Croatian Presidency praises Kazakhstan for readiness to host ‘difficult’ WTO ministerial

Mukhtar Tleuberdi [L} and Gordan Grlic Radman in the Council building in Brussels on 20 January 2020. [Council newsroom]

The Croatian EU Presidency praised Kazakhstan on Monday (20 January) for its initiative to host a ministerial conference of the World Trade Organisation (WTO) at a time when the world trade body is facing a deep crisis.

The Twelfth Ministerial Conference of WTO (MC12) will take place from 8 to 11 June in Nur-Sultan, Kazakhstan and will be chaired by Bakhyt Sultanov, Kazakhstan’s Minister of Trade and Integration.

Croatia’s foreign minister Gordan Grlić Radman expressed gratitude to his Kazakh counterpart, Mukhtar Tleuberdi, following an EU-Kazakhstan Cooperation Council in Brussels on Monday.

High-level visit

Speaking to reporters after the Cooperation Council, the two ministers also broke the news that Kazakhstan’s President Kassym-Jomart Tokayev will make his first visit to Brussels in mid-February.

Tokayev was overwhelmingly elected as the country’s new leader last June, after his predecessor Nursultan Nazarbayev surprisingly resigned in March. In the meantime, the EU has also changed its leadership, with a new European Parliament, new Commission and new Council President.

The Central Asian country has a tradition of hosting major international conferences. The summit of the Organisation for Security and Cooperation in Europe (OSCE), the largest regional structure covering 56 countries of Europe, Central Asia and North America, held in 2010 in Astana (now Nur-Sultan) was the last of its kind.

To force reform at the WTO, US President Donald Trump’s team has blocked new appointments to its trade court, which is now rapidly running out of judges, meaning it will be unable to issue binding rulings in trade disputes.

Trump has even threatened to withdraw the United States from the Geneva-based WTO. The EU has published proposals for reform in different areas of the WTO that it has agreed with China, India and other countries, hoping to overcome US objections.

Kazakhstan became the 162nd member of the WTO in November 2015.

EU puts hope in Kazakhstan in helping unlock the WTO knot

At the Astana Economic Forum, a representative of the EU hinted that the host country, Kazakhstan, could play a role in helping to bridge differences over the reform of the World Trade Organisation

Responding to a question from EURACTIV about the goals of the conference, Grlić Radman referred to the motto of the Croatian Presidency: “A strong Europe in a world of challenges”.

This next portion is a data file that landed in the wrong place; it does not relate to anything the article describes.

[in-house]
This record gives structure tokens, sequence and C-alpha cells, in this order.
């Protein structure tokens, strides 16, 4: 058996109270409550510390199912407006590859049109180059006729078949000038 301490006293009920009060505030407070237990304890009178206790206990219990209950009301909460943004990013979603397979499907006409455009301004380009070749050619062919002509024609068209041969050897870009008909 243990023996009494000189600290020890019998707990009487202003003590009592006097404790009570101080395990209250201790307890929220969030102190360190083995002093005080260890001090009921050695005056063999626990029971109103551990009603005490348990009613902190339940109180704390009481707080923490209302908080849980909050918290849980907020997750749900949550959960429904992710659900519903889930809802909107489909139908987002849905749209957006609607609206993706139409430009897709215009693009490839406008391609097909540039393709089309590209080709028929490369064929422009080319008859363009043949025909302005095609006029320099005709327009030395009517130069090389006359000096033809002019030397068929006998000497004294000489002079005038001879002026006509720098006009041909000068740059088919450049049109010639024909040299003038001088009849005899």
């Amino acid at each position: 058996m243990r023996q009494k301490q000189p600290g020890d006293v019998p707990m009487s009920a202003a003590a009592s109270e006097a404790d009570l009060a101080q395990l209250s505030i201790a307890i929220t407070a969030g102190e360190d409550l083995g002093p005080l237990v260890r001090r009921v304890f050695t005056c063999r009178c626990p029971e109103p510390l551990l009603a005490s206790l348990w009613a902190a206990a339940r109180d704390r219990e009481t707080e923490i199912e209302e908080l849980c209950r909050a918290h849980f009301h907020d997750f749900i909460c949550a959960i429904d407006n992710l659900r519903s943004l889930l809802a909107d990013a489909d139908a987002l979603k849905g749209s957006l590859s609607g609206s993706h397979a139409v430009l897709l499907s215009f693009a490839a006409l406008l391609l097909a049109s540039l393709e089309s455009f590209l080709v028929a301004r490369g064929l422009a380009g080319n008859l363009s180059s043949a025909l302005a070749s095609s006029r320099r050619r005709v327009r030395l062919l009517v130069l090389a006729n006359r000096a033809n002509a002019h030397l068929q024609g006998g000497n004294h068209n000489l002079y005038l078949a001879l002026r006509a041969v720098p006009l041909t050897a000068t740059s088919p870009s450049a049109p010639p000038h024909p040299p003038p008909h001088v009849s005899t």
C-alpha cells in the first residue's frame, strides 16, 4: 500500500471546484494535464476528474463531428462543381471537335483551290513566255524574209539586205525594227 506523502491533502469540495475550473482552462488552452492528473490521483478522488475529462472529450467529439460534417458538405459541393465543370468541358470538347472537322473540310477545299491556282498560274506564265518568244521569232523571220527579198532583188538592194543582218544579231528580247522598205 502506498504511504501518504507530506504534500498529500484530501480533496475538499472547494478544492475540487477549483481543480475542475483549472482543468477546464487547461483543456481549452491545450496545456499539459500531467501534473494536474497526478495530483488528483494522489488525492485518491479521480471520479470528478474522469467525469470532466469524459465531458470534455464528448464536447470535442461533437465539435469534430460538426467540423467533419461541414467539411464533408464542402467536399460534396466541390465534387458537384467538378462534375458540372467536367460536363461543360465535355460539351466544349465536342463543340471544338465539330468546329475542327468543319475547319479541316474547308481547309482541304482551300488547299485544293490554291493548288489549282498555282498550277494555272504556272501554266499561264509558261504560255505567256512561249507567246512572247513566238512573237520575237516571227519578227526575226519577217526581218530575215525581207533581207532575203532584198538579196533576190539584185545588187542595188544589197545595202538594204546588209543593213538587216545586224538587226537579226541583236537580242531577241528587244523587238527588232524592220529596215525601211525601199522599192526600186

He argued that in order to show its strength, with instruments based on the rule of law, the EU had the duty to remedy to the situation in the WTO and make sure the organisation continues to play its role as a guarantor of the agreements on which world trade is based.

The Croatian minister said he was optimistic about the forum in Nur-Sultan but recognised it could hardly be expected to solve all the problems.

“Multilateralism instead of unilateralism is the only option in this challenging world, in this dangerous, actually, world”, he said, mentioning briefly the tensions surrounding Iran.

Tleuberdi said his country realised the “difficult situation in the global trade system”, especially in the work of the WTO. He mentioned the Western sanctions against Russia, the difficulties of the trade negotiations between the US and China, which in his words “brigs fresh challenges at the global scale”.

“There are no over-expectations, definitely, from this conference. But our aim is to put on the agenda that all member states should follow the fundamental rules which were designed in the framework of WTO”, he said.

He also said that Kazakhstan as a member of the Eurasian Economic Union (EAEU) was working for the adjustment of tariffs between the WTO and the EAEU.

According to Kazakhstan’s WTO tariff concessions, one-third of its import tariff lines for goods are bound at rates lower than those provided under the EAEU’s common customs tariff.

In response to this issue, as a transitional solution, Kazakhstan undertook not to allow the re-export of goods imported into Kazakhstan at lower tariffs to other EAEU member states.

Tleuberd said his country was following its commitments and was urging other members of this organisation to also stick to the rule of law and continue building a fair global trade system.

[Edited by Zoran Radosavljevic]

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